A major winter storm disrupted Thanksgiving travel last week and will have a variety of impacts for some time. The latest snow and cold hampers an already difficult crop harvest. Though frozen conditions may increase access to muddy fields, deep snow in some areas will add additional delays to corn harvest and may further impact crop quality.
On Nov. 25, 84 percent of corn harvest was completed, well behind the average of 96 percent for the date. Corn harvest was 68 percent complete in South Dakota, 57 percent in Wisconsin, 56 percent in Michigan and just 30 percent in North Dakota. Many of these areas have been hit by significant snow and blizzard conditions in this latest storm.
Winter weather often impacts cattle production, reducing production and increasing costs for ranches and feedlots. Severe weather inevitably means management challenges and higher costs for producers but may also have market impacts if poor conditions are widespread enough. The current blast of winter weather impacts a wide swath of cattle feedlots from Colorado, across parts of Nebraska and the Dakotas, part of Iowa and across Minnesota. It appears that the major cattle feeding areas in Kansas and Texas missed the bulk of this storm.
While this storm may not be widespread enough to cause noticeable fed cattle market reactions, the storm may delay cattle finishing and disrupt slaughter flows in some regions and may help ensure that the seasonal peak is in for carcass weights. Steer and heifer carcass weights have pushed above year ago levels the past few weeks with the latest steer carcass weights at 912 pounds compared to 900 pounds last year and heifer carcasses at 841 pounds, up from 836 pounds one year ago on the same date. However, for the year to date, steer carcass weights are down 3.3 pounds and heifer carcasses are down 4.4 pounds. An early storm like this may set the stage for a long period of feedlot production challenges with impacts persisting and accumulating through the winter.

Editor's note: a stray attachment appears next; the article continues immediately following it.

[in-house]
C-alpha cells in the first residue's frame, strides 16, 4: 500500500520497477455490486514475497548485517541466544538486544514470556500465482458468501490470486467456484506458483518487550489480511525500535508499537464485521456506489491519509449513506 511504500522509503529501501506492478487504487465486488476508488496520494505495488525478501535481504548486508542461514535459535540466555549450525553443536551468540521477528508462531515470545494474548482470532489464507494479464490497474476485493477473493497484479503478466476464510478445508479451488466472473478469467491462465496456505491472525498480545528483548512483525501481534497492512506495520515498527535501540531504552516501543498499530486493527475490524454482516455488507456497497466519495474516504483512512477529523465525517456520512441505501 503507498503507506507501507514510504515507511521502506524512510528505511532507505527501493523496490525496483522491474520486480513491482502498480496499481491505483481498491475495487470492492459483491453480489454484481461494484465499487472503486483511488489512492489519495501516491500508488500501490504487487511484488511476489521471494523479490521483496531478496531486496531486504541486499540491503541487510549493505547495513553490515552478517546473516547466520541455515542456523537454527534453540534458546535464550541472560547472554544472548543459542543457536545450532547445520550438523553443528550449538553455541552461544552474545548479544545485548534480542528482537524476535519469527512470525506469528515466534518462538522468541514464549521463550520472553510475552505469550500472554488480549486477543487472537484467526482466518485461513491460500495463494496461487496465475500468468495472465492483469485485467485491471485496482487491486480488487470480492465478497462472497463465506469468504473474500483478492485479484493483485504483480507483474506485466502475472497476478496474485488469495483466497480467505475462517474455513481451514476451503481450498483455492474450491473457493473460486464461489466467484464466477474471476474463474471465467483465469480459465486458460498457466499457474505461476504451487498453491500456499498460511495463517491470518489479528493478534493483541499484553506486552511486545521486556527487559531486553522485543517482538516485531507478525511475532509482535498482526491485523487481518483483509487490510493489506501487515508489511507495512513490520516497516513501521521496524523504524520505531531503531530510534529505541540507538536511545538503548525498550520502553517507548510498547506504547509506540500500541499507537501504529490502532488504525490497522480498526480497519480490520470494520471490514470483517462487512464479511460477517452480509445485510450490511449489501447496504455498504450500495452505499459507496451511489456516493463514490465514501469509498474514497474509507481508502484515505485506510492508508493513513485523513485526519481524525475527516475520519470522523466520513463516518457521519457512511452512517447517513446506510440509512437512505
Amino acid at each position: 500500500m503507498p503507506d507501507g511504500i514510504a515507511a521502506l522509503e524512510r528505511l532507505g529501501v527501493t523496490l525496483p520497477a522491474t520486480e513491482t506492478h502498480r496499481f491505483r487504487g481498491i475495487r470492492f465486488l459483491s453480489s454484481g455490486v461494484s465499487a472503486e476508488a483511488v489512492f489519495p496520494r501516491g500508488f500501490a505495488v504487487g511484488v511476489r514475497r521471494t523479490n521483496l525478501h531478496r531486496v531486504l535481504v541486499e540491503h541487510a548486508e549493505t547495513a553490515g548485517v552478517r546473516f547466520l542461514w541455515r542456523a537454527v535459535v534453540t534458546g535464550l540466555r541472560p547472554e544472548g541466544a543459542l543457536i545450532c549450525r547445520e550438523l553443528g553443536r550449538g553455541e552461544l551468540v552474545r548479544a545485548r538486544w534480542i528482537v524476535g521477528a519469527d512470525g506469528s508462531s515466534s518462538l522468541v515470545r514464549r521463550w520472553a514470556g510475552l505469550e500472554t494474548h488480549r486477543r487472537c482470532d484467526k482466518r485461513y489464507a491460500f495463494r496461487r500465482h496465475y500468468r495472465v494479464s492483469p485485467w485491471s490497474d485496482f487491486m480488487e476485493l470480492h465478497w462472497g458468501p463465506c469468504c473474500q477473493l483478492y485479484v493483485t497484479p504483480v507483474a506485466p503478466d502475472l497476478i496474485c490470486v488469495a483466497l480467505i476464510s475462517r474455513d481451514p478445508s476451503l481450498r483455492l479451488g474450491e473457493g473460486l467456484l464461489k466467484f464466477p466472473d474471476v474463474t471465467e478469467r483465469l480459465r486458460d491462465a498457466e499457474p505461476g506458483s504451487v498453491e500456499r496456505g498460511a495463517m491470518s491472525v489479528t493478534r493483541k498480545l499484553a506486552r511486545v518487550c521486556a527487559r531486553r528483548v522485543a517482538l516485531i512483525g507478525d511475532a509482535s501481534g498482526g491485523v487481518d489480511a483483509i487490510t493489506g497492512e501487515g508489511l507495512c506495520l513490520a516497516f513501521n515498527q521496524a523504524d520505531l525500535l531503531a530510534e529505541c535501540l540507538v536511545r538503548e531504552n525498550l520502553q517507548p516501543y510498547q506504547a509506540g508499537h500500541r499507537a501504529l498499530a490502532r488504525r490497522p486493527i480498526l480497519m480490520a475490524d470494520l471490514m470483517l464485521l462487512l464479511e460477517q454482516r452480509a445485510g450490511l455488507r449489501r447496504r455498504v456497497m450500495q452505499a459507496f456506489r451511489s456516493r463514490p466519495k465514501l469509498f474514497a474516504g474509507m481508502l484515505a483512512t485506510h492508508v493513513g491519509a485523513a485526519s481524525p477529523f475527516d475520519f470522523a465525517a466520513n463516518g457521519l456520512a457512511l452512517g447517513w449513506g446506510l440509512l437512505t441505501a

Winter weather often impacts the demand side of the market. Winter storms may disrupt transportation and the flow of perishable products to markets. Though people continue to eat during storms, travel and business disruptions often reduce restaurant traffic and power disruptions may reduce meat demand as consumers hunker down and get through the storm with minimal cooking and more use of prepared and ready to eat products.
For cattle and beef markets, winter weather may have negative impacts on both supply and demand depending on the location, severity and size of storm events. The net impact is uncertain and is often difficult to isolate in aggregate market prices. However, higher costs, lost production and reduced revenues impact the entire industry from cattle producers to beef retailers.
(Derrell S. Peel is a livestock marketing specialist for Oklahoma State University.)